The joint exercise started out in 1992 in a moderate way; it continued to acquire higher muscle in the succeeding years. The Manmohan Singh government took the exercise several notches higher; in 2007, India asked Japan, Australia, and Singapore to participate the drill. The five-nation joint exercise enraged China to this extent which it issued demarches from the movement. Then, Australia supported right out of the subsequent strategic dialogue (Quadrilateral Security Initiative) fearing the Chinese reaction. The action of Australian annoyed India to no end. Now, that Australia is suffering the Chinese heat again and it desires to liberate from the Chinese domination, it’s been earnestly asking for India to re-admit it in the annual exercise. Interestingly, India has stubbornly refused to consent to Australia’s request. Australia even requested to get an observer position in the Malabar exercise; but, after dithering over it for a long period, India has finally turned down the plea previous month.

There’s a lingering view that India still appears after Australia as an unreliable strategic partner. Several in India view Australia’s mushrooming economic and political ties with China with suspicion. “A section of New Delhi’s policy elite believes that China’s associations in Australia are so vast and intricate that Beijing may even have infiltrated the Canberra’s political establishment,” an Analyst said. While has restarted Australia’s entreaties, it has already established no hesitation in embracing Japan for just two reasons: first, Japan has also been within an adversarial association with China and will be a strategic Asian Ally of India in any case of maritime discord in the region. Secondly, the United States has been pressing the situation of Japan to create an India-Japan relationship to oppose the Chinese designs. However, Japan first became a member of the exercise in 2014. It has turned into a long lasting fixture in the three-nation naval exercise since 2015.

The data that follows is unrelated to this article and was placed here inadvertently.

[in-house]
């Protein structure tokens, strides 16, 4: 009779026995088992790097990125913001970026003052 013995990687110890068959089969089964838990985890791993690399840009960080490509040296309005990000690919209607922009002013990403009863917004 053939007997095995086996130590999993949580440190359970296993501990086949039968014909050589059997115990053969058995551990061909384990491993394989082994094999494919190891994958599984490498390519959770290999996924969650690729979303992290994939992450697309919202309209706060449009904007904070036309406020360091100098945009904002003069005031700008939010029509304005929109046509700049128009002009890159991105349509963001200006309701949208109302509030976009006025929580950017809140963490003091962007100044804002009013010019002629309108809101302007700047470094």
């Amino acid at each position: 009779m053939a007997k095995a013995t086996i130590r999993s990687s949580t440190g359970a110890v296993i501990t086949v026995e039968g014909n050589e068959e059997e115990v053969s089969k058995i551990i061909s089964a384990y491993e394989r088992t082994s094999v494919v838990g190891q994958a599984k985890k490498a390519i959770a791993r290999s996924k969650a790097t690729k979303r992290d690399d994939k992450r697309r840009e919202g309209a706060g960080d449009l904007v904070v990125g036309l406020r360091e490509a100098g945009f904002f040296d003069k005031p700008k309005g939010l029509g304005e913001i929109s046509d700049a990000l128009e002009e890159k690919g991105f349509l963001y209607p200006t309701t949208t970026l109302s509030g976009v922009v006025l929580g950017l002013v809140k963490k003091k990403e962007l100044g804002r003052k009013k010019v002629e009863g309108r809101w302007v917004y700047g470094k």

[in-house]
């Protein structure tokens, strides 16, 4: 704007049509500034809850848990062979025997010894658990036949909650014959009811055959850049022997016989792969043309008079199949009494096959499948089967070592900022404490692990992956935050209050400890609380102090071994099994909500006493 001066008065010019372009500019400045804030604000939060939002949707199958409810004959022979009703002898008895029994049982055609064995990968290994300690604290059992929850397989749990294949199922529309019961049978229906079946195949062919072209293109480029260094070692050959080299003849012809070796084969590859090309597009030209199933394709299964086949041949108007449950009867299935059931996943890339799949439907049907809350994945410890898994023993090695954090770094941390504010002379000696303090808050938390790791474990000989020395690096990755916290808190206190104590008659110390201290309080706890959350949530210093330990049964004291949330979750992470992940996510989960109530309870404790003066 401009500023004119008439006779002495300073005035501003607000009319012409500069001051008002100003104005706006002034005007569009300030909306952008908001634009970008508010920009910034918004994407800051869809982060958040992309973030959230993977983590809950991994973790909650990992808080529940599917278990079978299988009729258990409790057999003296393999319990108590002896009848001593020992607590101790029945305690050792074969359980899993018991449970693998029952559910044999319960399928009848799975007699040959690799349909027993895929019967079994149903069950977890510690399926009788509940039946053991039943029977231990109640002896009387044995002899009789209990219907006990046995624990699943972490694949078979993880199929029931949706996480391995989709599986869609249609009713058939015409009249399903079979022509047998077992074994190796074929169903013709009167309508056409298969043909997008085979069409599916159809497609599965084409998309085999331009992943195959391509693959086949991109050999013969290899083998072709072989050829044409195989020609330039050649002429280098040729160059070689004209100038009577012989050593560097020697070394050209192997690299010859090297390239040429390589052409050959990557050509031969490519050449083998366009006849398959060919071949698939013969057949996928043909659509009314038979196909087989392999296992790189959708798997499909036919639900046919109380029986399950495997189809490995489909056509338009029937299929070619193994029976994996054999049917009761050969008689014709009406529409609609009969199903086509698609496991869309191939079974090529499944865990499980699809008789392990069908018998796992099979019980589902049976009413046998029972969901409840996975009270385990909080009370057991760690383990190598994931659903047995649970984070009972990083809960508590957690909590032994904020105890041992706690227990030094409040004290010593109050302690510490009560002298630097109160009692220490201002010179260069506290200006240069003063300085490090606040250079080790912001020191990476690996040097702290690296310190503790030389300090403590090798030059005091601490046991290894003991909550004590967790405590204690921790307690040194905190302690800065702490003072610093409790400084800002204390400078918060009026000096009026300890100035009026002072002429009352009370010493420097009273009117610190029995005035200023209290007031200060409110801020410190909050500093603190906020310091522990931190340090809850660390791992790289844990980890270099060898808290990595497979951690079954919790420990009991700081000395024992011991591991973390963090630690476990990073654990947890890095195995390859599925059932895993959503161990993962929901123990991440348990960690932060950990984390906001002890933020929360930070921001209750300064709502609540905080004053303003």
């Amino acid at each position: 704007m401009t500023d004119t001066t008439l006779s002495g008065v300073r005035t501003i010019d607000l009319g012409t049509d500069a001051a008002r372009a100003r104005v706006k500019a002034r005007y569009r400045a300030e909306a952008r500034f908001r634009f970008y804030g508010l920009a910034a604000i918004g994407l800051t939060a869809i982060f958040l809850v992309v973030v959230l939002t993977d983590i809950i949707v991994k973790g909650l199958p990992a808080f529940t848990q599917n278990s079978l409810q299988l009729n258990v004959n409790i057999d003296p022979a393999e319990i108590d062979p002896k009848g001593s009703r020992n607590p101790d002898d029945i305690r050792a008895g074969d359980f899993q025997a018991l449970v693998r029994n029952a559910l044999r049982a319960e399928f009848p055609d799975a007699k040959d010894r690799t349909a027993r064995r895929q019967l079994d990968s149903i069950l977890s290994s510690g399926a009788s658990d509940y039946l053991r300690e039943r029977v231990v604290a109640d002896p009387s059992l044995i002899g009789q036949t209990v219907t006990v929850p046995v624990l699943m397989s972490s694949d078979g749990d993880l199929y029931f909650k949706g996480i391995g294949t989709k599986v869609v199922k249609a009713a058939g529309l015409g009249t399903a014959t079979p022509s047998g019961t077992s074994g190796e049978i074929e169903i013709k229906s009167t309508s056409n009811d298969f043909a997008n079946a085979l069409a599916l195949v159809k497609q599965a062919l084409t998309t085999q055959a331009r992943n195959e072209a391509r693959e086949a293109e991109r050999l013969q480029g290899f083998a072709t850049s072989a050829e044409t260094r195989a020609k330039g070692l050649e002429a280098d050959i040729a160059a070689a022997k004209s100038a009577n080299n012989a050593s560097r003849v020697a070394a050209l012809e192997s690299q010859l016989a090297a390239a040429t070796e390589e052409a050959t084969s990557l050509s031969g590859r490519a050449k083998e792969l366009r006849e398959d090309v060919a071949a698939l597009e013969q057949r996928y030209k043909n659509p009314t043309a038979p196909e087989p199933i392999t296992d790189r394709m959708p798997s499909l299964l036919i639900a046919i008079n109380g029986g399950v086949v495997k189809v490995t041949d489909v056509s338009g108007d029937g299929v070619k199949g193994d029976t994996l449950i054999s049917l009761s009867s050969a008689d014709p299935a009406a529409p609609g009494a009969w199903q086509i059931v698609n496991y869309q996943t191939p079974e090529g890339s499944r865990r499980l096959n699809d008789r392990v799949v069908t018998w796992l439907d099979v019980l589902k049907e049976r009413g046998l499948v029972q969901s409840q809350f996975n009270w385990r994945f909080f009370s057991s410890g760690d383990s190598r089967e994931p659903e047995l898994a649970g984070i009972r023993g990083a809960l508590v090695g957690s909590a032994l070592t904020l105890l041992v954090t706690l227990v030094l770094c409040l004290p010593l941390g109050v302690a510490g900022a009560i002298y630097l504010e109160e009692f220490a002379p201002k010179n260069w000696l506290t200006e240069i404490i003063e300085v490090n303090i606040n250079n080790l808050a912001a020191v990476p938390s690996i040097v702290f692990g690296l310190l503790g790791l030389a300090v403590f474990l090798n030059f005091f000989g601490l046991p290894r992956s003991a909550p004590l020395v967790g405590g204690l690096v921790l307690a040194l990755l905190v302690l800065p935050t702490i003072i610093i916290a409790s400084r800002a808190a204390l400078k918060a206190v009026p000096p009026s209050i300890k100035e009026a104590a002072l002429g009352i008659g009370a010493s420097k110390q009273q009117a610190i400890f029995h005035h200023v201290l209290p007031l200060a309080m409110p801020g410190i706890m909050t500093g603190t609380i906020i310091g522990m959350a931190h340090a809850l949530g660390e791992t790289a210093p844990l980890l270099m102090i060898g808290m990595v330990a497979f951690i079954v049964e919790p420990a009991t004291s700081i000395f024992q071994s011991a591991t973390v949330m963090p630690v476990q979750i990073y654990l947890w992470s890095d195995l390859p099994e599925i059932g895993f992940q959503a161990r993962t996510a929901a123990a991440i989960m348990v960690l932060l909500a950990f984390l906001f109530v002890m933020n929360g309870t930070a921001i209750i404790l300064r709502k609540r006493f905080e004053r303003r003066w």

By confessing Japan to be an institutional area of the trilateral naval exercise, India has upped the ante against China. There is certainly, of course, without a doubt, that China is significantly before India, both financially and militarily. But India today is able to show it is no more an easy target. India’s supreme self-confidence was express when the PM Narendra Modi government made a decision to boycott the One Road, One Belt (OBOR) initiative of China; it also offered a pass up to the Belt and Road Forum (BRF) showcased by Beijing in May this year in which almost 100 countries (like the US, Japan, and South Korea) and 29 heads of state (including the likes of Vladimir Putin, the Russian president) participated. India didn’t even send its ambassador in Beijing as a token representation as it wished to home its objection to the creation of the China-Pakistan Economic Corridor in the disputed place occupied by Pakistan.

India’s self-assuredness is again visible from its strict position in the Doklam boundary dispute; it has truly gone ahead and halted Chinese construction of a road in the disputed place and refused to close off despite the serious risks from the Chinese authorities. The Malabar exercise is one more assertion of India’s self-esteem to conduct its international policy on its terms, undeterred by the dispositions by other forces. The independent foreign plan is a legacy that India has succeeded in carrying on regardless of the changes in governments as well as policy instructions